A Crackback Block or a Peel-Back Block, as described by the NFL, is a block used in American Football. They are forceful blocks that are usually used by skill position players to allow the carrier space to continue moving forward with the ball.
This is a regulated block and blocks are only considered legal if they are done between the shoulder and the waist. A 15-yard penalty may be called if this block is done illegally.
It is often an explosive block that is sometimes delivered with as much force as a tackle. Often a crackback block will take a defender out of play entirely.
What is a Crackback Block?
A crackback block is a block delivered by a player that is usually positioned wide and near the sidelines. The blocker will run back to the center of the formation after the snap and block off a defender.
This gives the runners space and time to help them gain yardage.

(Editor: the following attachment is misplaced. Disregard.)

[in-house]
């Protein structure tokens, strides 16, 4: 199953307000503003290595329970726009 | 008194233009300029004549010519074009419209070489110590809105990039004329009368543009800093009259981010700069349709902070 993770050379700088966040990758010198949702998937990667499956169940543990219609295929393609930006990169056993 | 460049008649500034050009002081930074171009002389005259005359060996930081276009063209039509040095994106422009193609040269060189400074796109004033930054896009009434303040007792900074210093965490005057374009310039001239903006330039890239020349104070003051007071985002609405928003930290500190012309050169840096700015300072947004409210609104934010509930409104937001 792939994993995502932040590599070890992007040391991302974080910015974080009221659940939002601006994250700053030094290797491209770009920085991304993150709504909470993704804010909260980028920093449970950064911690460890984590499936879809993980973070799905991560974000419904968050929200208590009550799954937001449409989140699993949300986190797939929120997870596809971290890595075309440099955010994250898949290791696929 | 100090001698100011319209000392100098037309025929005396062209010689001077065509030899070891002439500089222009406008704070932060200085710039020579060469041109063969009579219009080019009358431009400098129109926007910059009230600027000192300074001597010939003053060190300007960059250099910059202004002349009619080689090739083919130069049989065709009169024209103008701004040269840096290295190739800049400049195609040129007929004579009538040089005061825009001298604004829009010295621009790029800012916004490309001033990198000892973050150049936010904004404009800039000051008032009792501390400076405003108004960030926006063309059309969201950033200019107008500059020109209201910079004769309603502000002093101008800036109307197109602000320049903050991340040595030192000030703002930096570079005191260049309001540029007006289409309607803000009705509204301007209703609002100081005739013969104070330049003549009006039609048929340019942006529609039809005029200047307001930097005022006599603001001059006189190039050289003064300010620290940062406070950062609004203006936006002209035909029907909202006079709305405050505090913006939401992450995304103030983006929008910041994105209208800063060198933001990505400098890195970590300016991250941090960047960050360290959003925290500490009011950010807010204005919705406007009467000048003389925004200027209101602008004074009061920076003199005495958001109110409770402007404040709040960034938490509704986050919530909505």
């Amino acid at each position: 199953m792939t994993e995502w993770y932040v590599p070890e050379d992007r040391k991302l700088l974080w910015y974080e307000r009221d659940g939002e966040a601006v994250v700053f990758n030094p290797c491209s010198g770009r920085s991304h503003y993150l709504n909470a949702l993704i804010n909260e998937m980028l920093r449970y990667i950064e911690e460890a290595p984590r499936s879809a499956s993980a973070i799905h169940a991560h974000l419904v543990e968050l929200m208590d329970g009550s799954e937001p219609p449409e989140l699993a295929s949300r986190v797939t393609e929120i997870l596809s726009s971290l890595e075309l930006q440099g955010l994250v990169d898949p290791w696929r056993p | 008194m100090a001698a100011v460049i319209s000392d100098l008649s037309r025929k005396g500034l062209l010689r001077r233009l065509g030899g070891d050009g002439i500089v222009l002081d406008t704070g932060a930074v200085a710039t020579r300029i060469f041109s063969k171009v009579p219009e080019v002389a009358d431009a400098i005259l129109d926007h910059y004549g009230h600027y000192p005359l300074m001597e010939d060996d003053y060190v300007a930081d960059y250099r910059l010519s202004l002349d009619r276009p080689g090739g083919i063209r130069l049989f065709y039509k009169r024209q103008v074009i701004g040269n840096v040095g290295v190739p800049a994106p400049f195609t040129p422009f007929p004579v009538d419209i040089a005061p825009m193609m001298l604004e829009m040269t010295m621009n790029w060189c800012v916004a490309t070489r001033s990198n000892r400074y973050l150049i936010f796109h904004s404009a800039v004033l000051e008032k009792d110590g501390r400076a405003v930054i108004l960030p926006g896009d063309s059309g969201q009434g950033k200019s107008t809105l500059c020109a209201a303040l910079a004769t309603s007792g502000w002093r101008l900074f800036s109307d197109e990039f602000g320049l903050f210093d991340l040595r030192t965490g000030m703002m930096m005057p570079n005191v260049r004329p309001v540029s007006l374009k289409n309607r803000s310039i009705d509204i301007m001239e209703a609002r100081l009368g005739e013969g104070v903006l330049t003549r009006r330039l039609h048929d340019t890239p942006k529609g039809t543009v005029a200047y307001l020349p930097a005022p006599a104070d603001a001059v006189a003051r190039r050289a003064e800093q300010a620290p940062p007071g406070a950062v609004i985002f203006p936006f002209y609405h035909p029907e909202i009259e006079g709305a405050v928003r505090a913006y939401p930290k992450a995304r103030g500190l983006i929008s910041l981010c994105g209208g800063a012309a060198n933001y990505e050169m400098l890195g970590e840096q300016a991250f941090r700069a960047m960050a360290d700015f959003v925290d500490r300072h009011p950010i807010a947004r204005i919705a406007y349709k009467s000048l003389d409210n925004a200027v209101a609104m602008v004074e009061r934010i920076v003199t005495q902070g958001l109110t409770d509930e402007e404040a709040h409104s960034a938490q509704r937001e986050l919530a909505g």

Unlike a traditional block, crackback blocks do not usually happen at the line of scrimmage. They instead usually happen in the open field.
Most defenders won’t be aware that a crackback block is coming their way because their focus will be on catching up with the ball carrier.
Wide receivers are usually the ones doing crackback blocks because they have the most opportunity to do so.
Crackback blocks can also happen on kickoffs, punts, and interception returns.
These are classified as blindsided blocks.
Are Crackback Blocks Illegal?
Most football leagues consider blindsided blocks like the Crackback Block, illegal.
The NFL rulebook refers to the Crackback Block as a Peel Back Block.
The rule is listed as follows:
“An offensive player cannot initiate contact on the side and below the waist against an opponent if:
- The blocker is moving toward his end line; and
- He approaches the opponent from behind or from the side.”
Youth Football and College Football Ruling
Crackback Blocks are illegal in both Youth Football and College Football. They are categorized under blindsided blocks.
For both the NFHS and College Football bodies, a 15-yard penalty may be applied if this block is performed.
Crackback Blocks in the NFL
This block is legal in the NFL but it must be made between the waist and shoulders.
It is also only legal if the blocker is not moving towards parallel or his end-zone.